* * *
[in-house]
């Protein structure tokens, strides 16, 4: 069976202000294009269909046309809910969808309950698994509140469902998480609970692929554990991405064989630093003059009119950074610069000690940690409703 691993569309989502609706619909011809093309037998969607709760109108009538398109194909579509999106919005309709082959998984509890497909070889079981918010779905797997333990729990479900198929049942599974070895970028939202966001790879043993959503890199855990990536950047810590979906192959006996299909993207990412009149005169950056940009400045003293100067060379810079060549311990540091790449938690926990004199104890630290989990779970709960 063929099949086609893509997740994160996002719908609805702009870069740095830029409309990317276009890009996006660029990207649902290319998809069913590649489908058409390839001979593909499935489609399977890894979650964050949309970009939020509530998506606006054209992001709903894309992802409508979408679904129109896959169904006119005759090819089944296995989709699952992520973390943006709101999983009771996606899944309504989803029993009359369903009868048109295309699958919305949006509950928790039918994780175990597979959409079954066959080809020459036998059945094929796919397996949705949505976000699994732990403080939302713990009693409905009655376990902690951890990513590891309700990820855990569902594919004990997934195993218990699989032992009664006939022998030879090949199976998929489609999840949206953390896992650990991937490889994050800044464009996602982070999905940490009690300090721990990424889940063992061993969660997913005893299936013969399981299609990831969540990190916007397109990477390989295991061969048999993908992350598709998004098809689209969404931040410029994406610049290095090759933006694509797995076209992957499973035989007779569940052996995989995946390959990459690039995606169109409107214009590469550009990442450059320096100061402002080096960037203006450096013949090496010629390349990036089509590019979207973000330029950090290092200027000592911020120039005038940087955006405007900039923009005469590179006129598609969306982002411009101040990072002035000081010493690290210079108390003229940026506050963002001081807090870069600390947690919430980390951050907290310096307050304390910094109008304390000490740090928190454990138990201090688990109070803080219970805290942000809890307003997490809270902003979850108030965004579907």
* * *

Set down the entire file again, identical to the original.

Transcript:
[in-house]
């Protein structure tokens, strides 16, 4: 069976202000294009269909046309809910969808309950698994509140469902998480609970692929554990991405064989630093003059009119950074610069000690940690409703 691993569309989502609706619909011809093309037998969607709760109108009538398109194909579509999106919005309709082959998984509890497909070889079981918010779905797997333990729990479900198929049942599974070895970028939202966001790879043993959503890199855990990536950047810590979906192959006996299909993207990412009149005169950056940009400045003293100067060379810079060549311990540091790449938690926990004199104890630290989990779970709960 063929099949086609893509997740994160996002719908609805702009870069740095830029409309990317276009890009996006660029990207649902290319998809069913590649489908058409390839001979593909499935489609399977890894979650964050949309970009939020509530998506606006054209992001709903894309992802409508979408679904129109896959169904006119005759090819089944296995989709699952992520973390943006709101999983009771996606899944309504989803029993009359369903009868048109295309699958919305949006509950928790039918994780175990597979959409079954066959080809020459036998059945094929796919397996949705949505976000699994732990403080939302713990009693409905009655376990902690951890990513590891309700990820855990569902594919004990997934195993218990699989032992009664006939022998030879090949199976998929489609999840949206953390896992650990991937490889994050800044464009996602982070999905940490009690300090721990990424889940063992061993969660997913005893299936013969399981299609990831969540990190916007397109990477390989295991061969048999993908992350598709998004098809689209969404931040410029994406610049290095090759933006694509797995076209992957499973035989007779569940052996995989995946390959990459690039995606169109409107214009590469550009990442450059320096100061402002080096960037203006450096013949090496010629390349990036089509590019979207973000330029950090290092200027000592911020120039005038940087955006405007900039923009005469590179006129598609969306982002411009101040990072002035000081010493690290210079108390003229940026506050963002001081807090870069600390947690919430980390951050907290310096307050304390910094109008304390000490740090928190454990138990201090688990109070803080219970805290942000809890307003997490809270902003979850108030965004579907």